Repeated use of any pesticide can create selection pressure on arthropod populations, and those with beneficial mutations will resist both synthetic and biological pesticides. Arthropods develop resistance to pesticides through genetic, metabolic, or behavioral changes resulting in reduced penetration of toxin, increased sequestration or excretion, reduced binding to the target site, altered target site that prevents binding of the toxin, or reduced exposure to the toxin through modified behavior. Depending on the mode of action, both synthetic and biological pesticides can lead to resistance problems from excessive use.

Botanical insecticide pyrethrum, extracted from the flowers of Chrysanthemum cinerariaefolium and C. cineum, contains insecticidal esters known as the pyrethrins. Pyrethrins are nerve poisons disrupting the sodium channels in neurotransmission and are commonly used for controlling pests in agricultural, structural, and public and animal health sectors. Arthropod resistance to pyrethrins and their synthetic analogs, pyrethroids, is very common and has been reported for several decades. Insect mutations that reduce the penetration of the toxin through the cuticle, reduce its binding to the target site, or alter the properties of the sodium channels, and other mechanisms impart pyrethrin resistance. The navel orangeworm is one of the examples that developed pyrethrin resistance.

Another botanical insecticidal compound, azadirachtin, is a tetranortriterpenoid limonoid from neem (Azadirachta indica) seeds, which acts as an insecticide, antifeedant, repellent, and insect growth regulator. While neem oil, which has a lower concentration of azadirachtin, has been used in the US as a fungicide, acaricide and insecticide for a long time, several azadirachtin formulations in powder and liquid forms have become popular in recent years.

While there was a report of artificially induced resistance to azadirachtin in the green peach aphid, several studies demonstrated the efficacy of azadirachtin against various pests and recommended it as an option in IPM and for managing resistance to other pesticides. Azadirachtin is also thought to reduce the production of detoxification enzymes and known to improve the efficacy of other biopesticides. While arthropod resistance to botanical pesticides other than pyrethrins is not commonly reported, it is known that plant allelochemicals (e.g. alkaloids, phenolics, terpenoids, etc.) can contribute to cross-resistance to certain chemical pesticides. It is important to monitor the potential risk of resistance development and cross-resistance when botanical pesticides are used.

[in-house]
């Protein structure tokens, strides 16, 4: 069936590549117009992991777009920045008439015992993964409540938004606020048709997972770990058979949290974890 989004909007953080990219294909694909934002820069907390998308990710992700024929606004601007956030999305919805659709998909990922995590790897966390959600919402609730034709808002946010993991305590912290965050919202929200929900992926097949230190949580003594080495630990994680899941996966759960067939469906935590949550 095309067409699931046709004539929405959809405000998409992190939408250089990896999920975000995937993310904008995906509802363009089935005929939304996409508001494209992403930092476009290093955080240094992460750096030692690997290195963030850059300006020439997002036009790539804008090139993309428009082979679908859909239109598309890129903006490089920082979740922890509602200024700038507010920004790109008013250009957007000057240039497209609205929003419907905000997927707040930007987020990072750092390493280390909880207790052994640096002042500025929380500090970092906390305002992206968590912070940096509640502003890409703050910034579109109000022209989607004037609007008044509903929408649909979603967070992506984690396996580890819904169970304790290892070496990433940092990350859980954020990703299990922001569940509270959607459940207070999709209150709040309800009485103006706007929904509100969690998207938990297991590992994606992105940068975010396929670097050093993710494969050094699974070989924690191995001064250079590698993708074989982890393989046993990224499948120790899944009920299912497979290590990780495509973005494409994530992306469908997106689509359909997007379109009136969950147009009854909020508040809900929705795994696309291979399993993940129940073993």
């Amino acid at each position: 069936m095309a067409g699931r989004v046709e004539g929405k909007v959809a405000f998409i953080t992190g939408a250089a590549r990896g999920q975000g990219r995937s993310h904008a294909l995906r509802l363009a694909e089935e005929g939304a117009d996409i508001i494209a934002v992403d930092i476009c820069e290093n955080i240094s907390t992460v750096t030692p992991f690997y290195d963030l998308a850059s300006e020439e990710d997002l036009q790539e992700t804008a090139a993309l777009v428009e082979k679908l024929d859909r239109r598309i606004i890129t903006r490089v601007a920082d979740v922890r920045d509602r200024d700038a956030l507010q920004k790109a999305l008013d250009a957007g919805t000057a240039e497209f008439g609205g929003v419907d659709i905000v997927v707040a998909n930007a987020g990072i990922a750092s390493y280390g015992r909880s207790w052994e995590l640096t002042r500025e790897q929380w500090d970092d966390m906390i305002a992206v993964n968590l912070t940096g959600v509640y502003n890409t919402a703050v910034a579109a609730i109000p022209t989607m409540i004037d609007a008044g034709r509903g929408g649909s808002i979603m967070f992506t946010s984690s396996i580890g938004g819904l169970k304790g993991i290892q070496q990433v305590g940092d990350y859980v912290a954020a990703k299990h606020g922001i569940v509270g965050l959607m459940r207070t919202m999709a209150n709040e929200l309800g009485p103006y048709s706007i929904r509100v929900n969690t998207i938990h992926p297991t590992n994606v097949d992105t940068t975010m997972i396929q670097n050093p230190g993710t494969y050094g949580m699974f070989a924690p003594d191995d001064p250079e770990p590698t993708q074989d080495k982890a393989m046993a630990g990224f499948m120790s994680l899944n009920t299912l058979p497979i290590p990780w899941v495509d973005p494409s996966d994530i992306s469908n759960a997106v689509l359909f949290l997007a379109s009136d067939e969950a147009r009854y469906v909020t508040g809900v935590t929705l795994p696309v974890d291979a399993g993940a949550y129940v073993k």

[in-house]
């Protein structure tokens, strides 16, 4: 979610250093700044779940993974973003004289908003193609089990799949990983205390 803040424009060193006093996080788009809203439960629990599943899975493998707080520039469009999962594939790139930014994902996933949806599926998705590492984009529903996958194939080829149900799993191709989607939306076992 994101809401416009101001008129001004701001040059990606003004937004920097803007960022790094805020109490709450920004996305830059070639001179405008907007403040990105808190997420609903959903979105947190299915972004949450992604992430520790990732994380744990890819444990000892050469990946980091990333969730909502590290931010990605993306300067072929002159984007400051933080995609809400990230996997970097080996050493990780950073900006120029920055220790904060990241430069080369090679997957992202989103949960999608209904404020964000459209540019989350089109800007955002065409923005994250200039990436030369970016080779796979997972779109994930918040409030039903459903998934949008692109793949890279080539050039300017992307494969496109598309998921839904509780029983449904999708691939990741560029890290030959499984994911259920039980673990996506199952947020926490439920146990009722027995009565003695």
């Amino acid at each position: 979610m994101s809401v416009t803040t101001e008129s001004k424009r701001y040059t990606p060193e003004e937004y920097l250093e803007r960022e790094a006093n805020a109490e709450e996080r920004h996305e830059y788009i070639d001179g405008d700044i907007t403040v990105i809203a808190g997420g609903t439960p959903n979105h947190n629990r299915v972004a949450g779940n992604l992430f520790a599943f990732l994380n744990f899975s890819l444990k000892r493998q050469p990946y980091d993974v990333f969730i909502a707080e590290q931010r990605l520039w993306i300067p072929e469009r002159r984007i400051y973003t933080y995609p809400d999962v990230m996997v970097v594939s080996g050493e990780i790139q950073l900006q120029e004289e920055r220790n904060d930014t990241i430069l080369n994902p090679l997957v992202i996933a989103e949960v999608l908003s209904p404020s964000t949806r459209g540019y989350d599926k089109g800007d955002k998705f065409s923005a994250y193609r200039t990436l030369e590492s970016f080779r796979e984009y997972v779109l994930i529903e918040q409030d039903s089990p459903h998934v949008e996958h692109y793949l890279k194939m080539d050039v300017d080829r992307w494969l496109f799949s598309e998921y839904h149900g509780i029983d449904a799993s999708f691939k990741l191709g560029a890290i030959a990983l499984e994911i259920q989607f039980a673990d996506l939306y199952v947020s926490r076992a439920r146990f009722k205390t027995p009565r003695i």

Bacterial Biopesticides and Resistance

Abamectin is derived from the bacterium Streptomyces avermitilis and contains insecticidal and nematocidal avermectins (avermectin B1a and B1b) which are nerve poisons. Abamectin interferes with neuromuscular transmission and paralyzes the target pest. Resistant mite and insect populations have higher levels of detoxifying enzymes that sequester abamectin. Abamectin-resistant arthropods can develop cross-resistance to emamectin benzoate, spinosad and fipronil. The twospotted spider mite, diamondback moth, Colorado potato beetle and vegetable leafminer are some examples of resistant arthropods to abamectin.

Bt, which contains crystalline toxic protein that is activated upon ingestion by an insect host, is a gram-positive soil bacterium that binds to the receptor sites in the midgut, and eventually causes insect death. Bt pesticides are used against a variety of lepidopteran (Bt subsp. aizawai and Bt subsp. kurstaki,) dipteran (Bt subsp. israelensis and Bt subsp. sphaericus) and coleopteran (Bt subsp. tenebrionis) pests. Since the mode of action involves toxins rather than the bacterial infection itself, resistance to Bt pesticides or transgenic crops that contain Bt toxins is also very common. Some examples of resistant insects to Bt include the beet armyworm, cabbage looper, corn earworm, Colorado potato beetle and diamondback moth. Mutations in insects that regulate the immune system or interfere with the activation of Bt toxins and their binding to the target site led to insect resistance.